Going on the clock an hour into the first round of the 2010 NFL Draft, the Jacksonville Jaguars had their choice of several consensus top prospects with the 10th pick.
Notre Dame quarterback Jimmy Clausen, Oklahoma State wide receiver Dez Bryant, and defensive ends Derrick Morgan (Georgia Tech) and Jason Pierre-Paul (South Florida) all entered Thursday with early first-round grades, yet all remained available after the first nine teams' selections.
But the Jaguars, demonstrating utter disregard for popular opinion and complete trust in their scouting department, chose California defensive lineman Tyson Alualu.
Jacksonville fans, most of whom must surely have been blind-sided by the selection, will have to hope that Alualu isn't a surprise of the same order as last year's third overall pick, Tyson Jackson. Despite signing a five-year, $51 million contract with $37 million guaranteed, Jackson failed to make an impact for the Kansas City Chiefs in 2010.
Instead, the Jaguars' faithful should think back to the team's two third-round choices in 2009. Neither Temple defensive tackle Terrance Knighton nor William & Mary cornerback Derek Cox were listed anywhere near the top of ESPN draft expert Mel Kiper's value board, yet both showed tremendous potential as 16-game rookie starters.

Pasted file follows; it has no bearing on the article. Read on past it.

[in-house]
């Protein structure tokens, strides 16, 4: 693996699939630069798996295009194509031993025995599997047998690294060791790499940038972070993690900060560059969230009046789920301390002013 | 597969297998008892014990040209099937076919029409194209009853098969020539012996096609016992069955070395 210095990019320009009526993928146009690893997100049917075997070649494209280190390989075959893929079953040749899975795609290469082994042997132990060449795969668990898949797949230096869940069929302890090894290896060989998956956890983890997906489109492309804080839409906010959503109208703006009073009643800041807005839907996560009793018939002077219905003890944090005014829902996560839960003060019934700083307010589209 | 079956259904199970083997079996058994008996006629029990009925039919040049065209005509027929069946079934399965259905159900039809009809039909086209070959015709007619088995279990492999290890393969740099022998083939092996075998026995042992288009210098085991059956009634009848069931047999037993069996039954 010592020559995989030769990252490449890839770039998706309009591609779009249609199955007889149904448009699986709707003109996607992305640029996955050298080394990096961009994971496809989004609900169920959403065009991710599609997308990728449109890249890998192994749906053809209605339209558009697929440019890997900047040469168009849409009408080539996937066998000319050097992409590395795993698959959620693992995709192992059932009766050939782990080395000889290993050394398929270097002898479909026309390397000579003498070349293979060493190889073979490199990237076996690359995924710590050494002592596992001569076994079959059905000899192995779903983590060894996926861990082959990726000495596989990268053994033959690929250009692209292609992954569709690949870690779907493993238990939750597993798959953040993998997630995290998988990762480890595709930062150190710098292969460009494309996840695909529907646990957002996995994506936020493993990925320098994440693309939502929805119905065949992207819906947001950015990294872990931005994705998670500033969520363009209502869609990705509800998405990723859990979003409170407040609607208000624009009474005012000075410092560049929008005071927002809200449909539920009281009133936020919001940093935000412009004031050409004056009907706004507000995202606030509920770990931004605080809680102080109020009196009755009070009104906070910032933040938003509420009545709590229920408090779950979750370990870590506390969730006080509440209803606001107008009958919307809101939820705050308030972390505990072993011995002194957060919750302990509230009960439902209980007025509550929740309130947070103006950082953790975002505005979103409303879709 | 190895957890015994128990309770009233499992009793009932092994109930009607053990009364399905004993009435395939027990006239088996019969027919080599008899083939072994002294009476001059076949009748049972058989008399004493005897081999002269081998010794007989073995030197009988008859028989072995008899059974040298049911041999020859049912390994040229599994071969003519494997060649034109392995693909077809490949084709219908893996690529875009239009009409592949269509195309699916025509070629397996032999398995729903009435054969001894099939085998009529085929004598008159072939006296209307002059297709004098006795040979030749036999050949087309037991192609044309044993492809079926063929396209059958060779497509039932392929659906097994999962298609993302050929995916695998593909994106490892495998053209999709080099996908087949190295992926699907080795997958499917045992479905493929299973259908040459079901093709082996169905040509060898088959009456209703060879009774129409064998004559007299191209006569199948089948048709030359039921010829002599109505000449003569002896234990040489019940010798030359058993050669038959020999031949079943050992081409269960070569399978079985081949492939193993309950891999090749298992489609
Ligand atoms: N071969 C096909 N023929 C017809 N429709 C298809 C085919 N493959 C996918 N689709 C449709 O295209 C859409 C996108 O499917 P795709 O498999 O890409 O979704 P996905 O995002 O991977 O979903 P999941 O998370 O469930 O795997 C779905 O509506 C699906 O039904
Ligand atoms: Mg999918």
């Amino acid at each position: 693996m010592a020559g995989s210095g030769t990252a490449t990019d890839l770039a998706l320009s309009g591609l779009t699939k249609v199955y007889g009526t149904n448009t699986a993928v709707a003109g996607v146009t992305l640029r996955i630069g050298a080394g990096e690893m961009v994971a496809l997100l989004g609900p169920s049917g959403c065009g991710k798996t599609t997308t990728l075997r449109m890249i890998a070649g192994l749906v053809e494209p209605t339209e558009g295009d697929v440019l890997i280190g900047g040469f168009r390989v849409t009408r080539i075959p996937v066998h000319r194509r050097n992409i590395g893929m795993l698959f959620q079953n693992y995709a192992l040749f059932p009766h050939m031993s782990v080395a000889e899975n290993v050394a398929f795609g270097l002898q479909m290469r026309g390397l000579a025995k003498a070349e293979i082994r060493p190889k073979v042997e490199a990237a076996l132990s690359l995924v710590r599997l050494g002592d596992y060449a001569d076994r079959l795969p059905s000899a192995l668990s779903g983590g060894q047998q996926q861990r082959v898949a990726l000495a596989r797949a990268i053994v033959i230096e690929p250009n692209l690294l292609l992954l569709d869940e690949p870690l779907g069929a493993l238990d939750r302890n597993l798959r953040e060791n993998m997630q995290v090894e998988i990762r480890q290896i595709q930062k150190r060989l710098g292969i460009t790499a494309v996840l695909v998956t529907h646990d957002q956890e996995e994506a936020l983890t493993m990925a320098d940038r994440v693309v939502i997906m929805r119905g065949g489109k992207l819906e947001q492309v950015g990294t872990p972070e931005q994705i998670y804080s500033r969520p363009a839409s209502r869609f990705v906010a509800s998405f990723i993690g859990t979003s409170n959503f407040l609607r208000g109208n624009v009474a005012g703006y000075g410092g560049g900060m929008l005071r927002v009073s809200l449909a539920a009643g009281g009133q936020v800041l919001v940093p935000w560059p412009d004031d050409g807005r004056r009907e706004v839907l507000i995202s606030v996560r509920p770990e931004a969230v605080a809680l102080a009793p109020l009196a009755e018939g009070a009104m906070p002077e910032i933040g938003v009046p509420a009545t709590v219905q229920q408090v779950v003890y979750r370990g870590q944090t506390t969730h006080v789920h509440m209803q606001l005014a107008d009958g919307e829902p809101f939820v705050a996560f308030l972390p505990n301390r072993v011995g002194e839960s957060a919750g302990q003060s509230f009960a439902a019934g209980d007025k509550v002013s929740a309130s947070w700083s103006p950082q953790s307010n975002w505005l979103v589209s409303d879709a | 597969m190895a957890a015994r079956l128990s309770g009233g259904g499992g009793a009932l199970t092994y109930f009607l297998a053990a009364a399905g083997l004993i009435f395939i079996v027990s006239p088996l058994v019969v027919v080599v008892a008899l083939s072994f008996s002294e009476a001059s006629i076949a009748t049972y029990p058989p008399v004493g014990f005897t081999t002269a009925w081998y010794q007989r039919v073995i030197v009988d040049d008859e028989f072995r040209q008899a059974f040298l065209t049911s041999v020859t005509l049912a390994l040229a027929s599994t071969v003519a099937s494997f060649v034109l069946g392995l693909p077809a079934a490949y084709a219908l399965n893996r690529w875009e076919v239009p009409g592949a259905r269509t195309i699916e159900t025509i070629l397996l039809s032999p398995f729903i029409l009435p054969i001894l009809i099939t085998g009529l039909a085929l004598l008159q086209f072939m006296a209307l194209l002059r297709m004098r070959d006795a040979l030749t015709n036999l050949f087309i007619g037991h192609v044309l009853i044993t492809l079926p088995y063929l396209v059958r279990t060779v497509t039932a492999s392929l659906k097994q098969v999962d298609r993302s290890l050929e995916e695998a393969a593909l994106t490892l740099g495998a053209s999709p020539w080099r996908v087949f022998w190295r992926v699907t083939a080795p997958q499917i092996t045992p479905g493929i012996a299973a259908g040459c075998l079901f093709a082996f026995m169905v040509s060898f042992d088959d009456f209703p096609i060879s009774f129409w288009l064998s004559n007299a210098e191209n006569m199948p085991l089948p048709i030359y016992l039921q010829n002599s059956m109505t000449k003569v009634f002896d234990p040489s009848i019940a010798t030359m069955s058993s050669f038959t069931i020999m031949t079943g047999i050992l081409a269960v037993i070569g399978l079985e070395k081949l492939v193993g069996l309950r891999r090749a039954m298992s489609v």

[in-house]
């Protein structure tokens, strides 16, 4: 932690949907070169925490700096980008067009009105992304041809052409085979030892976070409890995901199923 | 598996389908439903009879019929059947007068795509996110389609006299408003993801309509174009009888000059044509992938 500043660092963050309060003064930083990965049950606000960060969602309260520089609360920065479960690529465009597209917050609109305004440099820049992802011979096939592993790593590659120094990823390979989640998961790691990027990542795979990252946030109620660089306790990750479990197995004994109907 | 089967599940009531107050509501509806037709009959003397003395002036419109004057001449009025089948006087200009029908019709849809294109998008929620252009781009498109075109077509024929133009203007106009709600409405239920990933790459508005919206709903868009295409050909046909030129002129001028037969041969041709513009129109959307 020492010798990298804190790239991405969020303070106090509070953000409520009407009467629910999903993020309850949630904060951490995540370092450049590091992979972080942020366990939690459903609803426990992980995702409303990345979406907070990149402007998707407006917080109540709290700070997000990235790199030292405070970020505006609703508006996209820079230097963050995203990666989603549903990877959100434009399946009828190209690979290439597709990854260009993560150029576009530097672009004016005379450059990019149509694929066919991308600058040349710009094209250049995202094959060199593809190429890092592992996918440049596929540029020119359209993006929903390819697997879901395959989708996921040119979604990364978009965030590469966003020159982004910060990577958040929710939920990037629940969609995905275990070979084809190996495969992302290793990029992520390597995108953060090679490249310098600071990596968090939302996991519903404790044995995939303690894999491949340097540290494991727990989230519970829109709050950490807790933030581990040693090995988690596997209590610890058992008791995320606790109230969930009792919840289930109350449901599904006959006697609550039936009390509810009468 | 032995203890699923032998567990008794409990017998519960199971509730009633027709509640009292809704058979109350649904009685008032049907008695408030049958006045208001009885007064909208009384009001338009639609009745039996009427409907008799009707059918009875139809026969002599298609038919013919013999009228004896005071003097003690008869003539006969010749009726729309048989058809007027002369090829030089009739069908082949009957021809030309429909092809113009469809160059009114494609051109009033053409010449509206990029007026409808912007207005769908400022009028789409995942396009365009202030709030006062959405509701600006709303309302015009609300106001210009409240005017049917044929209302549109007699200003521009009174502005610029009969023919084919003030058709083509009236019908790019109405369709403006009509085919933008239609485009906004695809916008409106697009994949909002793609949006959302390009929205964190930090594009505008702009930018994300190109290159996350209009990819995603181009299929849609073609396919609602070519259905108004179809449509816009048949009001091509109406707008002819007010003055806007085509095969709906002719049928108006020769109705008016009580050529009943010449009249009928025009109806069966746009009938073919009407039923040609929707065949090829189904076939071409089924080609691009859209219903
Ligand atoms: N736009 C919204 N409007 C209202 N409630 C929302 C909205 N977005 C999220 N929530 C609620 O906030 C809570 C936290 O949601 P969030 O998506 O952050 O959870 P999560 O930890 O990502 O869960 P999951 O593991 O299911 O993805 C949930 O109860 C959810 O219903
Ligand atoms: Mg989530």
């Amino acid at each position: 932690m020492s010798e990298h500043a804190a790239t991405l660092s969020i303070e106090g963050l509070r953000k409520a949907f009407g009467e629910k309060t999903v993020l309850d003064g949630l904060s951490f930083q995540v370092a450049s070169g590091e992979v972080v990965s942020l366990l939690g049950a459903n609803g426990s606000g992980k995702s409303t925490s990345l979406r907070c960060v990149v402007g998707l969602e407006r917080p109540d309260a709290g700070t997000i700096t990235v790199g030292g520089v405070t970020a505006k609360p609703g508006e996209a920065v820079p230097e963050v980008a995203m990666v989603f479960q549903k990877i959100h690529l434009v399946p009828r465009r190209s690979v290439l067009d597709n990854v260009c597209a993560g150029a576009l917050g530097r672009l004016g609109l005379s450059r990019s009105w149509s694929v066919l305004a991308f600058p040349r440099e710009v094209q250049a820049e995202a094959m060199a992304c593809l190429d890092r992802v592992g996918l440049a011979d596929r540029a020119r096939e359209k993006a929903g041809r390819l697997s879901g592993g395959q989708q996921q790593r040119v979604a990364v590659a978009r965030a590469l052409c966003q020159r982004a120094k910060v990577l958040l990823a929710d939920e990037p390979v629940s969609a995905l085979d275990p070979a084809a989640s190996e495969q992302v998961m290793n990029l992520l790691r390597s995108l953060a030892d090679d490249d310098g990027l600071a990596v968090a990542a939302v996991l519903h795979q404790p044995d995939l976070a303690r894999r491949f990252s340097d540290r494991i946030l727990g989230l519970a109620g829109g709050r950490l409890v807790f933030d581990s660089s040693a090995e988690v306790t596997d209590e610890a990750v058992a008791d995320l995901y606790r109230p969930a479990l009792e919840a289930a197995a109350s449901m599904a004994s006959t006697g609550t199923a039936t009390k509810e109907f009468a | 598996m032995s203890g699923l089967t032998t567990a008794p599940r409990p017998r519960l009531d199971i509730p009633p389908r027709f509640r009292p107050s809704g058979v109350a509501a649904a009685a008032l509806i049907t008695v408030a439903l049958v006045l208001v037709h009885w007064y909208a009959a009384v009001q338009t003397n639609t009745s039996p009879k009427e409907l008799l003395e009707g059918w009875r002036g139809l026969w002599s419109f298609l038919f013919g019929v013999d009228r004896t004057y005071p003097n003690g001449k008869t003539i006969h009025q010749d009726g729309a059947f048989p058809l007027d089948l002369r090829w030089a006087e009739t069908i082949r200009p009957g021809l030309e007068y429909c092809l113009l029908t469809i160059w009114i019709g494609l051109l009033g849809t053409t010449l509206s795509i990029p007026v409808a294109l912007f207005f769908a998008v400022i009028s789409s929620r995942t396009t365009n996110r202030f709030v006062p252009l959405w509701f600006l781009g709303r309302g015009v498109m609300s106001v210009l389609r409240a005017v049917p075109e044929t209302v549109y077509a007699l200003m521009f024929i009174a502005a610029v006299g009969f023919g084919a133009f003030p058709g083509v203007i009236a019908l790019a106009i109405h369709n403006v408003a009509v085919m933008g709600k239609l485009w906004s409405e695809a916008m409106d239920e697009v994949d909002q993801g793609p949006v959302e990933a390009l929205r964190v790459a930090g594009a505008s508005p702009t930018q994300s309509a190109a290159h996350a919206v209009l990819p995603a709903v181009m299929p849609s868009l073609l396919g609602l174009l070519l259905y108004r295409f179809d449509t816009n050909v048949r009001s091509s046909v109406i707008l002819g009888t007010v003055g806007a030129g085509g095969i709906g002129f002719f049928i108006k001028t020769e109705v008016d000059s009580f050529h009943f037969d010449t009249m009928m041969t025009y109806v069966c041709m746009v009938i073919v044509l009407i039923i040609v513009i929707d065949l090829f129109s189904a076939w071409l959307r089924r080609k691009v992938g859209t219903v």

Picking against the grain with the 10th overall pick, though, Jacksonville general manager Gene Smith will be expected to have unearthed an even better surprise in Alualu.
NFL Draft Scout describes Alualu as a "high-intensity player who plays with reckless abandon. Seems to enjoy the physical aspect of the game and is willing to throw his body into the pile."
In fact, it's hard to find a hole in Alualu's game on that scouting report other than his lack of pass rush technique—a nitpicky criticism for an interior defensive lineman.
"Had Alualu played in the Big Ten or SEC," the report reads, "more would know his name."
As the 2010 NFL Draft's 10th pick, obscurity won't be Alualu's problem anymore.